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Montana politics, elections and legislative news

Saying 'Taxation Is Theft,' Legislator Pushes Referendum For Tax Cuts

Rep. Nicholas Schwaderer (R) HD 14
Montana Legislature

State lawmakers are considering the question of who should make tax policy decisions. Voters or the Montana Legislature?

Members of the House Taxation committee heard two bills that would amend the Montana Constitution to set tax policy.

House Bill 266 wants to ask voters to cut each income tax bracket by 10 percent.

The sponsor is Representative Nicholas Schwaderer. The Republican from Superior says his intent is to cut taxes.

"I’m here to get things done. Taxation of income is theft."

Schwaderer says his past efforts have failed and this is his vehicle to cut the income tax.

The other bill seeks to ask voters to amend the Constitution to put in language that would prevent Montana from imposing a personal or corporate income tax if there’s a general statewide sales tax.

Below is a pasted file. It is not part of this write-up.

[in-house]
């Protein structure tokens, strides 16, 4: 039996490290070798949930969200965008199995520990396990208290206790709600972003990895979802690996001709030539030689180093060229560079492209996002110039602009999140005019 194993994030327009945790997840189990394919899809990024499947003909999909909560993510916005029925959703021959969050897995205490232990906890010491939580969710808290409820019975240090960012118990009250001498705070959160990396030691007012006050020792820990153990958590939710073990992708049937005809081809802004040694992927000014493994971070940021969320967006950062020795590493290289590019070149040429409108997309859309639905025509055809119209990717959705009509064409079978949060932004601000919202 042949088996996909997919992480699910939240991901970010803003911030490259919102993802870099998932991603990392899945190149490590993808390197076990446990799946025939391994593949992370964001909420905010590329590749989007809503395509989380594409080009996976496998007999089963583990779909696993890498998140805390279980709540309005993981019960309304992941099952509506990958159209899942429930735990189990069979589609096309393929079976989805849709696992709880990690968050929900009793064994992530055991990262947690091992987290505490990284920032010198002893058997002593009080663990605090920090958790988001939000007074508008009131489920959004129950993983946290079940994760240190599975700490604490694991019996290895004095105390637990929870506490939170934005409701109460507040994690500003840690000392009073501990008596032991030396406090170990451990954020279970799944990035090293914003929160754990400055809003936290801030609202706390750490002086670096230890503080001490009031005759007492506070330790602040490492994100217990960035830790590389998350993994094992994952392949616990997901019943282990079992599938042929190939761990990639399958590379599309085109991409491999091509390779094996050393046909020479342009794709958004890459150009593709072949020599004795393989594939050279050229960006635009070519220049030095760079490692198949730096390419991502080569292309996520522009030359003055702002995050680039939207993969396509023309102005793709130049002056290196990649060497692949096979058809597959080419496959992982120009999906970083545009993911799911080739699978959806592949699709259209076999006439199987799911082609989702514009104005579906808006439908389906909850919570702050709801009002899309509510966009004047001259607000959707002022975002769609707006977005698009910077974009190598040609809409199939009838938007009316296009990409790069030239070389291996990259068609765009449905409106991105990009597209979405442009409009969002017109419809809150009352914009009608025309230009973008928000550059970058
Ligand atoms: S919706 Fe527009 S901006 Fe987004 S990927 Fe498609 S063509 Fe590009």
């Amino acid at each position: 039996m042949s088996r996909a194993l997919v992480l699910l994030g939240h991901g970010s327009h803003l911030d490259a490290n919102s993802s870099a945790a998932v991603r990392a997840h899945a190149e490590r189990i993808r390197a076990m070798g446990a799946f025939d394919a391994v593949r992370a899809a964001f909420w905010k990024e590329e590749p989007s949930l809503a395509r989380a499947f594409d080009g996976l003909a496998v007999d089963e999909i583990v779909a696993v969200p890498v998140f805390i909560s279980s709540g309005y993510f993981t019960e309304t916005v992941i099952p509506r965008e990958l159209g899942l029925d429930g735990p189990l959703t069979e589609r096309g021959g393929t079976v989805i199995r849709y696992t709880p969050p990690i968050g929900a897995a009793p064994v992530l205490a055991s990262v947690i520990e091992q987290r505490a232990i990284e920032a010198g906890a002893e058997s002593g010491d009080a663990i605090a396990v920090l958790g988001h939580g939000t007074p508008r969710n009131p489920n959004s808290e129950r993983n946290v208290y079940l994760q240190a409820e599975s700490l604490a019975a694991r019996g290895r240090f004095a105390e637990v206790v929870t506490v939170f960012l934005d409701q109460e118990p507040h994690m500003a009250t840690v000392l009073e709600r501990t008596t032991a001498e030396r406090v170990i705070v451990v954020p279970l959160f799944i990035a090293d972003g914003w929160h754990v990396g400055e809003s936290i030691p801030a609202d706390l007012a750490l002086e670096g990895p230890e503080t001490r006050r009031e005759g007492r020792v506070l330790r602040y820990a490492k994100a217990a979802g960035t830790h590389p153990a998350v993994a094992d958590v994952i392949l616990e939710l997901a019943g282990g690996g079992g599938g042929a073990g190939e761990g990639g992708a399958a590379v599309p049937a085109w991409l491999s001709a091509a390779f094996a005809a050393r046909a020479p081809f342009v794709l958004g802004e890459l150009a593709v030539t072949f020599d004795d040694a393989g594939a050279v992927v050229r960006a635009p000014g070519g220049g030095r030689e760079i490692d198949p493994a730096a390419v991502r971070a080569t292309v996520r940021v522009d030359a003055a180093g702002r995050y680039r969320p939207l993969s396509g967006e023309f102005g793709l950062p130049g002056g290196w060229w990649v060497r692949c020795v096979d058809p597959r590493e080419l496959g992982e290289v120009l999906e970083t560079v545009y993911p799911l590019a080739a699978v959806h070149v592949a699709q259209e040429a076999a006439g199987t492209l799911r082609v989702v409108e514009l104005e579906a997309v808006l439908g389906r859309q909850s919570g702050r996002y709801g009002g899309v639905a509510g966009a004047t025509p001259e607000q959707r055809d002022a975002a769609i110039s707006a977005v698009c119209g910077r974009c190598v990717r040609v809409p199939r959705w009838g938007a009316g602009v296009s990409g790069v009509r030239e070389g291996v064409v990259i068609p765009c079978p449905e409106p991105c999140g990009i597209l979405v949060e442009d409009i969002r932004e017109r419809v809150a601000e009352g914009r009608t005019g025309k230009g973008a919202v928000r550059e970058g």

The sponsor of House Bill 276 is Republican Representative Greg Hertz of Polson.

"This bill is solely brought to protect the citizens of Montana from laying another statewide level of taxation on them," Hertz said.

Discussion on both bills quickly turned from the specifics to a more philosophical debate on who’s responsible for setting tax policy, the Legislature or the people.

Former veteran legislator Bob Story of Park City is now with the Montana Taxpayers Association. He says this group supports tax cuts, but Story says doing that shouldn’t be put into the state Constitution.

"Voters will pretty much always vote themselves a tax cut. And so if that becomes the process then it’s the last person standing that will end up with the tax bill because you’re still going to have services and taxes."

Story says this will shackle future Legislatures because they will be faced with dwindling revenues.

Eric Feaver with MEA-MFT came at the argument differently.

"You are the elected Representatives of the people," Feaver said. "The Constitution has empowered you to tax and spend. Why legislators would give away that power or offer it to the people then why be a Legislature? Why bother to come to town?"

The House Taxation Committee did not take immediate action on either bill.

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